Hurricane Matthew, 3mln people's evacuation
Some three million people on the US southeast coast faced urgent evacuation Thursday as monstrous Hurricane Matthew — now blamed for more than 100 deaths in Haiti alone — bore down for a direct hit on Florida.
Highways in Florida and neighboring states clogged up with people streaming inland to escape the storm blasting in from the Caribbean, as officials warned people tempted to ride it out they may be risking their lives.
President Barack Obama declared a federal state of emergency in Florida as it braced for the ferocious Category Four hurricane, expected to bring beach-eroding waves as tall as two-story buildings and winds strong enough to snap trees and blow away roofs or entire houses.
Poor and vulnerable Haiti remained essentially cut in half two days after Matthew hit. Interior Minister Francois Anick Joseph said at least 108 Haitians have died, with 50 killed in a single town and reports of “complete destruction” in the island’s south.
In its latest target, the storm slammed the Bahamas Thursday, blowing off roofs, downing trees and knocking out power. Weather forecasters working out of Nassau airport had to flee for their lives.
According to the forecast track, the hurricane could make landfall in the United States near Cape Canaveral, where NASA’s Kennedy Space Center is located, by Friday morning.
As US gas stations ran dry, frantic shoppers flocked to stores for essentials.
They snapped up batteries, transistor radios, bread, canned goods, bottled water, ice and pet food to gird for what Florida Governor Rick Scott warned would be a devastating, killer storm, with winds howling at up to 150 miles (240 kilometers) per hour.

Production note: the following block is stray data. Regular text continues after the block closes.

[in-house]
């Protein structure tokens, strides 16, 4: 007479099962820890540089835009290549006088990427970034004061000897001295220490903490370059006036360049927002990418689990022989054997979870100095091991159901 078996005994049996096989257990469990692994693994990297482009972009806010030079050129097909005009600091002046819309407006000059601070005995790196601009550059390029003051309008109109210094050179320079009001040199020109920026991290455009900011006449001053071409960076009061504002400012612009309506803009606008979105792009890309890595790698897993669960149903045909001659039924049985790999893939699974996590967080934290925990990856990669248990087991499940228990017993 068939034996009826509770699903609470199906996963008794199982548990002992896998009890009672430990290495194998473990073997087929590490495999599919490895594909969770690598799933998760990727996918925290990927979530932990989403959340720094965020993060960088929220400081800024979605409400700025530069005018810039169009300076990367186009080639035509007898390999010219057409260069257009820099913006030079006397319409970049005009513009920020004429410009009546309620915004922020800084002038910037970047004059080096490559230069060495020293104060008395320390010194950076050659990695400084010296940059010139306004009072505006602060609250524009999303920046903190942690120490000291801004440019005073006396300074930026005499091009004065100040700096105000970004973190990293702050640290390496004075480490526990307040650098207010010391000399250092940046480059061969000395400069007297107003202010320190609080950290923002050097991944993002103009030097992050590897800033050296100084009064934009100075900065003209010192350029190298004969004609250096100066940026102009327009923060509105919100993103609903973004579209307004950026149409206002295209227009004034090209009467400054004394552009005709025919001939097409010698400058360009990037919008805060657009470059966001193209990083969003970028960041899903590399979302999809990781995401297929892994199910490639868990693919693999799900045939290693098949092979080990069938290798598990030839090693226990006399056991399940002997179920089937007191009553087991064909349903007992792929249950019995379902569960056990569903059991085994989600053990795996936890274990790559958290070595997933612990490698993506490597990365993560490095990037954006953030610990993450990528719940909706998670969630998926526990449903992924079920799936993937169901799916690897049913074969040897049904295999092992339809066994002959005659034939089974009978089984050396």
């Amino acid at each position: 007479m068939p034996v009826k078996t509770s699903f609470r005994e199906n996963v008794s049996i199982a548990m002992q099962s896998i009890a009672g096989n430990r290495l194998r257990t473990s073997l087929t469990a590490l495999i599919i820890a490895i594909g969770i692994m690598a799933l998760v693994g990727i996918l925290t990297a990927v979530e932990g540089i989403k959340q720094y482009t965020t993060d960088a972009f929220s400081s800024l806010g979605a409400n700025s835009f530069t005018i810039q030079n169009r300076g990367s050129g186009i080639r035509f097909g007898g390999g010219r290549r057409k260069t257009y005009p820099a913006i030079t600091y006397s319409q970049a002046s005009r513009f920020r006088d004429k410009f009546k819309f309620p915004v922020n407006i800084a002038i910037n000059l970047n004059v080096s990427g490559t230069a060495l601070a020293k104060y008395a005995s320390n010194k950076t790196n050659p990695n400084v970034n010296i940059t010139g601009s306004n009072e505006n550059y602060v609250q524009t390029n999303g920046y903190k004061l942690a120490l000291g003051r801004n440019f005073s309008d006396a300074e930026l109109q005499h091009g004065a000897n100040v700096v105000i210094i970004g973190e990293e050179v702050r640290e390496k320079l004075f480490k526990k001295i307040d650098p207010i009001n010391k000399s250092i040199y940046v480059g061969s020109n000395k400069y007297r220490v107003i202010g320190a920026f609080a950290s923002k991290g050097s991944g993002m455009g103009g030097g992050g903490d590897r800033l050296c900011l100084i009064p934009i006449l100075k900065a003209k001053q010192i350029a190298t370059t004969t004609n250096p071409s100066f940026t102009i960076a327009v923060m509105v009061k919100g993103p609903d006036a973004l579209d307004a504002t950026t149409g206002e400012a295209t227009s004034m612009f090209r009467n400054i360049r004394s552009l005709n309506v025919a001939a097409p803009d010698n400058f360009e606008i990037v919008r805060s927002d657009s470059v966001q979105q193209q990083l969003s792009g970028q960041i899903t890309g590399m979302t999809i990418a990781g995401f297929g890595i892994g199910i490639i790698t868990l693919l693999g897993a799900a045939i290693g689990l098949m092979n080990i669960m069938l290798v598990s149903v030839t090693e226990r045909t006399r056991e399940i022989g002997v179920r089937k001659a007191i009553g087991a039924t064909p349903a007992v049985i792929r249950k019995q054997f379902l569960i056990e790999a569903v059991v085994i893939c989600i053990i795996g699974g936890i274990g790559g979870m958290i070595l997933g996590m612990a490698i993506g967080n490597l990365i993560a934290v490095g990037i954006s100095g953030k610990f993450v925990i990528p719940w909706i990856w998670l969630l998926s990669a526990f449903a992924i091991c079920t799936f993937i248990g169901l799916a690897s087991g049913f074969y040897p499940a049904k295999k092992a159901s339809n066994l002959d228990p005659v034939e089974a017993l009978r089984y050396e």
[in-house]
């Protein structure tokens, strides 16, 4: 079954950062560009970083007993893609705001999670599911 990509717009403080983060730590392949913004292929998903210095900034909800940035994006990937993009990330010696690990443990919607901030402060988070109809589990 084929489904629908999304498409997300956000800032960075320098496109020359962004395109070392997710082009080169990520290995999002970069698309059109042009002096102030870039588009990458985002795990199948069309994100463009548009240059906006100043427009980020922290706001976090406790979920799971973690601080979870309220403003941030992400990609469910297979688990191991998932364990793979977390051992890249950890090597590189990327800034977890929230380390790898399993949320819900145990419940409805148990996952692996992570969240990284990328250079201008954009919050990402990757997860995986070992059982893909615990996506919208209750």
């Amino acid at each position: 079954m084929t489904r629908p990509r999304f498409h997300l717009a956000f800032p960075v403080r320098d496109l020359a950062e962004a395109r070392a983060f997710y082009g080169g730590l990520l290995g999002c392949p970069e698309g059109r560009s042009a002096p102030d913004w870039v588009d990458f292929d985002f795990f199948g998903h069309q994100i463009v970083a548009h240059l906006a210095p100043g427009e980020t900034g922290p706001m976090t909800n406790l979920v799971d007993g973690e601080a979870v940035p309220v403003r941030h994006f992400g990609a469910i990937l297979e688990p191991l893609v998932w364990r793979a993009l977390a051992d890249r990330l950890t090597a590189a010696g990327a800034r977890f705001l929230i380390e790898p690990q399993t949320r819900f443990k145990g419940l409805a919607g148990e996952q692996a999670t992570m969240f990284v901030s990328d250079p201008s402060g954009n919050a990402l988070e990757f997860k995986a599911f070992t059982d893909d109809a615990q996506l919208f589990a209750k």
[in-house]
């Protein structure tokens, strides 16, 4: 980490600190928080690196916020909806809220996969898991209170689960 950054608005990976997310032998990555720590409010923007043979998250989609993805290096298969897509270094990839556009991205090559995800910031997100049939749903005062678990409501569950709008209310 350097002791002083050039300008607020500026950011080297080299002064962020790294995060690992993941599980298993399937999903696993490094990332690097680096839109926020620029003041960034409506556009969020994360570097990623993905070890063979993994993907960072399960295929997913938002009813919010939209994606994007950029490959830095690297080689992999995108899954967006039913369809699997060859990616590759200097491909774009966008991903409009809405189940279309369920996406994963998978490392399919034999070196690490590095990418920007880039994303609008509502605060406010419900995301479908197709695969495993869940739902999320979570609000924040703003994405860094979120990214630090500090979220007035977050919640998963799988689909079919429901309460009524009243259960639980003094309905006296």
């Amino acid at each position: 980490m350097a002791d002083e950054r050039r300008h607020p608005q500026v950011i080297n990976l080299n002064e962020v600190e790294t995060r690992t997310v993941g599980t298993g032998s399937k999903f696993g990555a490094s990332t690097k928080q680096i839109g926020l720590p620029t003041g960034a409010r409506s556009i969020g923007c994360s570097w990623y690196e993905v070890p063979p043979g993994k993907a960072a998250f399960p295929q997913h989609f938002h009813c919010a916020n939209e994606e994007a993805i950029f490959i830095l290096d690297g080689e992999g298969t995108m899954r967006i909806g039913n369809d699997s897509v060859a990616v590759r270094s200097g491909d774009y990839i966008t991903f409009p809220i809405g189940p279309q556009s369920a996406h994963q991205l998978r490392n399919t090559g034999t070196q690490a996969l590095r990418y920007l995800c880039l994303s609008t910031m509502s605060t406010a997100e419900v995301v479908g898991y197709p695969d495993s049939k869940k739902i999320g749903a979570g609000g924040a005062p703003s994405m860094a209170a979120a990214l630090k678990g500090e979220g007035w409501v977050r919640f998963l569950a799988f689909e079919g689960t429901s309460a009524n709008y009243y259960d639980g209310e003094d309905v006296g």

“Evacuate, evacuate, evacuate,” he told a news conference. “Time is running out.”
The region’s strongest storm in years, Matthew regained power as it swirled toward the US coast, upgraded a notch to Category Four Thursday by the National Hurricane Center on its 1-5 scale.
Some 1.5 million coastal dwellers are under an evacuation order in Florida alone. More than a million others in South Carolina and other coastal states were also told to escape the path of the storm, which first made landfall in Haiti Tuesday.
Mandatory evacuations were also ordered in six coastal counties in Georgia that are home to some 520,000 people.
Some 6,000 US Marine recruits were evacuated from a base at Parris Island, South Carolina.
Miami International Airport canceled 90 percent of its incoming and outgoing flights on Thursday and Walt Disney World — in Orlando, 35 miles inland from the Atlantic — was to close early on Thursday and stay shut Friday.
President Obama’s emergency decree frees up resources to help Florida and authorizes the federal government to coordinate relief efforts.
Obama spoke with the governors of Florida, Georgia, North Carolina and South Carolina, pledging to provide them with all necessary federal resources to cope with the storm.
Both presidential candidates sent out messages of support to those affected, with Republican Donald Trump saying “Please stay safe” while Democrat Hillary Clinton urged people to heed evacuation orders, tweeting: “Stay safe Florida.”
The National Hurricane Center said waves whipped up by the hurricane could reach as high as 18 feet (5.5 meters) — nearly as tall as a two-story building. Debris tossed into the air will be capable of blasting through buildings and cars, the NHC said in a bulletin.
Scott said the forecast is for storm surges of five to nine feet (1.5 to 2.7 meters), not counting the waves on top of that.
Power outages, possibly lengthy, are a near certainty.